A lot or a little?
The parents' guide to what's in this movie.
What parents need to know
Parents need to know that Saturday Church is a musical coming-out/coming-of-age story about the struggles of a teen boy who's gay and/or transgender. Expect to hear discussion of prostitution and see a suggested act of prostitution: A man pays a teen, unzips his own pants, and then touches a teen's chest. A teen steals a porn magazine and then masturbates (nothing graphic shown) to a picture of a naked man's bottom. Teen boys kiss. Language is very strong, with multiple uses of "motherf----r," "ass," "bitch," and more. There are threats, and the main character briefly fights physically with his aunt, including pushing and slapping. Locker room bullies taunt him and throw his gym clothes in a dirty toilet. An adult serves beer to a teen. There are references to crack and "smoking blunts," and brief cigarette smoking is seen. Like a good community theater production, the movie is amateurish but passionate.
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What's the story?
In SATURDAY CHURCH, New York teen Ulysses (Luka Kain) is unhappy. His father has just died; his mother, Amara (Margot Bingham), is forced to work double shifts to cover expenses; and mean Aunt Rose (Regina Taylor) has taken over the household. Ulysses is gay and drawn to dressing in women's clothes, though his little brother tattles when Ulysses tries on his mother's red high-heel shoes. Rather than face Rose's wrath, Ulysses heads to Christopher Street, where he meets colorful transgender friends Ebony (MJ Rodriguez), Dijon (Indya Moore), and Heaven (Alexia Garcia), as well as the kind, openly gay Raymond (Marquis Rodriguez). They take him to Saturday Church, a safe haven where the LGBTQ community can eat, find clothes, and dance. They also introduce him to the ball scene, which opens Ulysses' eyes even further. But after a blowout with Aunt Rose, Ulysses finds himself homeless for the first time -- and discovers what truly matters.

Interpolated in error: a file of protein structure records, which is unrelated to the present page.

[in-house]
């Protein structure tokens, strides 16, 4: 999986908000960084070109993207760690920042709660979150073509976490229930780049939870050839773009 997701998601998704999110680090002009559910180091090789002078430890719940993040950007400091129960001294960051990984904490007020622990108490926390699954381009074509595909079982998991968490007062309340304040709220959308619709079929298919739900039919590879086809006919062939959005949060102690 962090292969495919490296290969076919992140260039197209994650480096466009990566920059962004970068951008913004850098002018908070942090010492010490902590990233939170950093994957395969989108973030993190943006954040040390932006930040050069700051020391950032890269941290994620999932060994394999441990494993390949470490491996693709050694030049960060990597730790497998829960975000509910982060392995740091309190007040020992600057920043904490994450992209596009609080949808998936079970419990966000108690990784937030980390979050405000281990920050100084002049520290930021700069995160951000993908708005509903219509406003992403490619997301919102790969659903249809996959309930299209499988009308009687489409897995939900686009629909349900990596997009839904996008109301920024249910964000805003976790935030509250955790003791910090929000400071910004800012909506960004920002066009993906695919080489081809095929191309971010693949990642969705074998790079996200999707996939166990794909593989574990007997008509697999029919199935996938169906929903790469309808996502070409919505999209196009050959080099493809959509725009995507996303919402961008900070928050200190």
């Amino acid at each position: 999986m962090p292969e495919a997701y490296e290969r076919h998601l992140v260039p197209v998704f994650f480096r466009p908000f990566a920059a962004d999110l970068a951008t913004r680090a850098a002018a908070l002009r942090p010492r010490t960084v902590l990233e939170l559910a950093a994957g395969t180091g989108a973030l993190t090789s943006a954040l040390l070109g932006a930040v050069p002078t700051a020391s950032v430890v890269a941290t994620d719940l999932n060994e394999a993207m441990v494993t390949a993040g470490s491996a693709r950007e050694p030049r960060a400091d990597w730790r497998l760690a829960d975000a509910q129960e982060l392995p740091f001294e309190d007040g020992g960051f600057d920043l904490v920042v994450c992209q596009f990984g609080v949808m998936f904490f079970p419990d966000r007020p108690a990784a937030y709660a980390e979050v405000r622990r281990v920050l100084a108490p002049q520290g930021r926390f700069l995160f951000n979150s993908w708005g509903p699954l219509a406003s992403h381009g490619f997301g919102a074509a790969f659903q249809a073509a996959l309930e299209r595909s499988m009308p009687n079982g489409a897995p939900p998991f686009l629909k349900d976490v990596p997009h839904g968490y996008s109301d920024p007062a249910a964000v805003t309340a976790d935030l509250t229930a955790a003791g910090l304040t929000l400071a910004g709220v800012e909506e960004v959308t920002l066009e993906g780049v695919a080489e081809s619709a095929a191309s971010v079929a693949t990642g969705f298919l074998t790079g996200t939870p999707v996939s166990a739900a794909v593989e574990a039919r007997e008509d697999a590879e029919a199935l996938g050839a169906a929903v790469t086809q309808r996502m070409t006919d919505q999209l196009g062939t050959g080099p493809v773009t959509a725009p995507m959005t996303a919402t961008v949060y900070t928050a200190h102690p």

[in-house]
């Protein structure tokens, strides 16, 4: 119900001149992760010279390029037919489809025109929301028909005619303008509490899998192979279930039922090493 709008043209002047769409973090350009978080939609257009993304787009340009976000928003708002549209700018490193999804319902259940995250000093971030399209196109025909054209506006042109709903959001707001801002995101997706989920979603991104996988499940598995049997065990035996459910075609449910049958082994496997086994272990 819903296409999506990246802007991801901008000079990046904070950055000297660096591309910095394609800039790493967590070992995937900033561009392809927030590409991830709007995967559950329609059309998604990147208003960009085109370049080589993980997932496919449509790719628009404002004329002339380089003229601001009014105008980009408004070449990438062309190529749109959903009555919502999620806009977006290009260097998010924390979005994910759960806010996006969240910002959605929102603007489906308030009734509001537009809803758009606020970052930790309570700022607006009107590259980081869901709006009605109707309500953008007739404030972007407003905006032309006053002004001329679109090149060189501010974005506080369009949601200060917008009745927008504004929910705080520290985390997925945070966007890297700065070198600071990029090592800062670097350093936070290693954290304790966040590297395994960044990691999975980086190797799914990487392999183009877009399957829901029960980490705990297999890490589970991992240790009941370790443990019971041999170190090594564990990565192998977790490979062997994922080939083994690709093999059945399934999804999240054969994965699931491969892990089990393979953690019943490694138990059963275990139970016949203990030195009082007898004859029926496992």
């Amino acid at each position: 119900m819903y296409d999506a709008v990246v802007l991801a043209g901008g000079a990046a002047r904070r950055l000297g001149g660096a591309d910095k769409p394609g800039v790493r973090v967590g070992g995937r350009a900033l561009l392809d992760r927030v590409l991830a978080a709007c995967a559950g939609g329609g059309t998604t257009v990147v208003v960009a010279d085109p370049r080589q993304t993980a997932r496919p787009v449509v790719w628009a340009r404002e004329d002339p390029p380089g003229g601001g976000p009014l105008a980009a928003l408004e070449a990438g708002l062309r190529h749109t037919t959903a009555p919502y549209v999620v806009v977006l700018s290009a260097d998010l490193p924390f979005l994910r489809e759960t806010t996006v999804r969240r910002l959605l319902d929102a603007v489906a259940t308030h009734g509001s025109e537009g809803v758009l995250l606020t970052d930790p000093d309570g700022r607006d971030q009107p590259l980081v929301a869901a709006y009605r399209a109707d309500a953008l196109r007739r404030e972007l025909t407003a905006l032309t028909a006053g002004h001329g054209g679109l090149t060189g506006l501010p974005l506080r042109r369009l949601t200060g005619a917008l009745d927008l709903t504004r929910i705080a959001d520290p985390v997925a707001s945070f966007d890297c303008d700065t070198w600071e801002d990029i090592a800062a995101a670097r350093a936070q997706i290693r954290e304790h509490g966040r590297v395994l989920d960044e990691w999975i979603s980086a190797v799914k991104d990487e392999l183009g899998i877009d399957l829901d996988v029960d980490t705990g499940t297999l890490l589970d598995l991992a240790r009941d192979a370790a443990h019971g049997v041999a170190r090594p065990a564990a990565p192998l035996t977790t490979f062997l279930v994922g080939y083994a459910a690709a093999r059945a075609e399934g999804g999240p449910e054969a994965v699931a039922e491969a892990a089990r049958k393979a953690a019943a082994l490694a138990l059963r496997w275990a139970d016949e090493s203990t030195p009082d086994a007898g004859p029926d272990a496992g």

Is it any good?
Written and directed by Damon Cardasis, this coming-out story is fairly routine, but it sets itself apart from dozens of similar stories with its deeply felt musical fantasy sequences. Saturday Church isn't exactly polished; in truth, it sometimes feels very amateurish. It almost has the feel of a local community theater production, with everyone seeming to have put in everything they had. And, as is also often the case in community theater, passion and dedication help make up for lack of skill and sparkle.
The songs, co-written by Cardasis and Nathan Larson, and their accompanying dance routines range from poor to passable, but they're all performed with an immediate energy that can evoke smiles. Kain, as Ulysses, is another reason this works. Slim and angelic-looking, with expressive eyes, he's perfect for the role, and even if his Ulysses spends perhaps too much time sulking, he nevertheless captures a powerful kind of inner struggle. Bingham (Barbershop: The Next Cut) is another secret weapon, adding a layer of compassion to her harried-mom character. Saturday Church will certainly appeal to LGBTQ viewers, but it will also strike a chord with anyone who has a heart.
Talk to your kids about ...
Families can talk about how Saturday Church represents the LGBTQ community. Is it fair and accurate? Is it compassionate, or does it judge?
How does the musical aspect of the movie fit in with the story? Did you enjoy the songs, or did they seem out of place?
Did you notice any stereotypes in the movie? If so, does the movie further these stereotypes, or does it dispel them?
How are bullies depicted? What are some real-life tactics for handling bullies?
What is the Saturday Church of the title? Does it seem like a helpful place? Do you know of any places like that?
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